For 2010 there is a lot of promise, but a lot of doubt, and not a lot of size. Unfortunately, UofL will have to rely on individuals who have not met expectations, have been developing, or newcomers. Earlier in camp Charlie Strong said that Greg Scruggs is entrenched at the starting defensive tackle position. Having the former defensive end now starting at defensive tackle has been drawing such high praise from the coaching staff is either A) Really Good OR B) Really Not So Good. We'll find out if Scruggs has truly developed and found his place on the gridiron after starting all 12 games in 2009 at defensive end.

The opposite tackle position for UofL, the Nose Guard, was apparently open for competition and it would be hard to peg a starter. The players mentioned are Tim High, Roy Philon, Randy Salmon. Also Brandon Dunn has drawn praise from coaches as well. Bottom line you'll need 5 defensive tackles during a 12 game season at the very minimum. Honestly, none of these guys have performed at this level - at this position - so the interior defensive line is the most obvious place for offenses to attack. Clint Hurtt coupled with Charlie Strong do seem up to the task of getting the players ready, and knowing your weakness is a huge step in masking it.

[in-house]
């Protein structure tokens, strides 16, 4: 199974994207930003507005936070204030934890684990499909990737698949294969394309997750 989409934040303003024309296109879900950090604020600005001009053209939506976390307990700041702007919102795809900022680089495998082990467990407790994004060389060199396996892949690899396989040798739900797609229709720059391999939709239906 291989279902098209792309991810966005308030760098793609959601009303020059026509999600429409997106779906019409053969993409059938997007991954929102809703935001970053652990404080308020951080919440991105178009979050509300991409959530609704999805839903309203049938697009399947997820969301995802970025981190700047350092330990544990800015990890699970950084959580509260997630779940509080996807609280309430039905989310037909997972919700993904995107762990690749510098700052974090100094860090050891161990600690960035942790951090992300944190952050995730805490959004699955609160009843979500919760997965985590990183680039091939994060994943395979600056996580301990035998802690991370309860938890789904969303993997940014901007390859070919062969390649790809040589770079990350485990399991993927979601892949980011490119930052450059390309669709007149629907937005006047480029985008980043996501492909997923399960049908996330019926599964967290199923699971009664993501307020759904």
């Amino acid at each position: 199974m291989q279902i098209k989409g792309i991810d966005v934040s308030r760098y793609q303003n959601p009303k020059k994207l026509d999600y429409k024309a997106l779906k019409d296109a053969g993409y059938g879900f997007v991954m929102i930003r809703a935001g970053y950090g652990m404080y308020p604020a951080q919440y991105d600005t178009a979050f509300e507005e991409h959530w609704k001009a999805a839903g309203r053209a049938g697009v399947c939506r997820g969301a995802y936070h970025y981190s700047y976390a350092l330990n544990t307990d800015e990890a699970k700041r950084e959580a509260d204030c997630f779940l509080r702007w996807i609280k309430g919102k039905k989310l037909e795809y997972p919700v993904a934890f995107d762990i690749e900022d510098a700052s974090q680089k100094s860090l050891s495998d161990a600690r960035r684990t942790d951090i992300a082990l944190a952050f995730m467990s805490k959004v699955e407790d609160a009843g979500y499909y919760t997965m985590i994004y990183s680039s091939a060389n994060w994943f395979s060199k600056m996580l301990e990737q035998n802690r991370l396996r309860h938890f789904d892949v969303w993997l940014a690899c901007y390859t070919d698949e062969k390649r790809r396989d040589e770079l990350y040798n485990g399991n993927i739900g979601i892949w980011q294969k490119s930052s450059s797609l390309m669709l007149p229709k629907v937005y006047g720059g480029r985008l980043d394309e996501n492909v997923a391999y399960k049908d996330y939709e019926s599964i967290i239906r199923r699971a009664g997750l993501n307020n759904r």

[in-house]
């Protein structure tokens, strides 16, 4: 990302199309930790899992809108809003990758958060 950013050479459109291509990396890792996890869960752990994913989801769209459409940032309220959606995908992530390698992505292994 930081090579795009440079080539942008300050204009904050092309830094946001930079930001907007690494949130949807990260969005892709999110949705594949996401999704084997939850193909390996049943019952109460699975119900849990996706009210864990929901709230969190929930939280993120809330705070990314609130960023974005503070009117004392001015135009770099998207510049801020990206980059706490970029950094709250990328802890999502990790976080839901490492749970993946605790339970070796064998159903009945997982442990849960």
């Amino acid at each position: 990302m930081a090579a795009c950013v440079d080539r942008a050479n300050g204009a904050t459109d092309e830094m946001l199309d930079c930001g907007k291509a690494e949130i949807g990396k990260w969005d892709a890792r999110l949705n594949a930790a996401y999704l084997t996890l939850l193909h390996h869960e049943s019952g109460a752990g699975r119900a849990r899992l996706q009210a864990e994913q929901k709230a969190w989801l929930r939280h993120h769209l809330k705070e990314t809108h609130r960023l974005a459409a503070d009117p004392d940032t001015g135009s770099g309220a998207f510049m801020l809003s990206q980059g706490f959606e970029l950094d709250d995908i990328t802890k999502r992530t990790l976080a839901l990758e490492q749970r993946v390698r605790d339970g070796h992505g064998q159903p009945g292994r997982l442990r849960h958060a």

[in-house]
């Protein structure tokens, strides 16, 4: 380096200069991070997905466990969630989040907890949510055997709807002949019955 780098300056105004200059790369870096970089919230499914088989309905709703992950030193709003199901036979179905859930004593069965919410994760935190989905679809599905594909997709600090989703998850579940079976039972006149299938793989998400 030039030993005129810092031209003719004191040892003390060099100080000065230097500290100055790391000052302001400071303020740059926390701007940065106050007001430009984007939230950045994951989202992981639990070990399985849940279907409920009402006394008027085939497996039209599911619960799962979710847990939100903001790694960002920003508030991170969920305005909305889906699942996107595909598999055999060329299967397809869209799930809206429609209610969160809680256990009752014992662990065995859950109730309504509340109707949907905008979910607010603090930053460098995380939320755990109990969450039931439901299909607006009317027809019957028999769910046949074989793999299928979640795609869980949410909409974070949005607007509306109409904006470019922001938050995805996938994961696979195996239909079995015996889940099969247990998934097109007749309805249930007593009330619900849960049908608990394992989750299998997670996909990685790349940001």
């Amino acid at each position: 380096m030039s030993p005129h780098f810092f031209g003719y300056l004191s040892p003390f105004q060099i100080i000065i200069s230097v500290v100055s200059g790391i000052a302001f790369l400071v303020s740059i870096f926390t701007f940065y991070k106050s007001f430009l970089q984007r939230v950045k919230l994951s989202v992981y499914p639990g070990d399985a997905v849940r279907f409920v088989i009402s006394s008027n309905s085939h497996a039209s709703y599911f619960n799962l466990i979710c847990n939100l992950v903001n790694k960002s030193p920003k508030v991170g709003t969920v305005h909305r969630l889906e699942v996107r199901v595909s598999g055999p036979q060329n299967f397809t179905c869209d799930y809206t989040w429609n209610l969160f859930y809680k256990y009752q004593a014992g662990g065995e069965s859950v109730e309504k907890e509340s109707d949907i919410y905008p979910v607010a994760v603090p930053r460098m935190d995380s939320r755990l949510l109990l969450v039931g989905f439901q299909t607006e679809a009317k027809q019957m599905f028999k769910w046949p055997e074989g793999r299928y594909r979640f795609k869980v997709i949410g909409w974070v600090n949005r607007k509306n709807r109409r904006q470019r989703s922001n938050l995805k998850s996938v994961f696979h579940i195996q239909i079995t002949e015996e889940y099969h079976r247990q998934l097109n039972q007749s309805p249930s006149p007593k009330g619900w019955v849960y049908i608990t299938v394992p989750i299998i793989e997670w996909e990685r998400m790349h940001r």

At defensive end, the news is a little better. I think we'll see both Malcolm's (Tatum and Mitchell) playing quite a bit, along with Rodney "Big Pretty" Gnat finally letting his star shine. Will Savoy also cannot be forgotten, and BJ Butler will probably see action in pass rush situations initially with a growing role as the season goes on.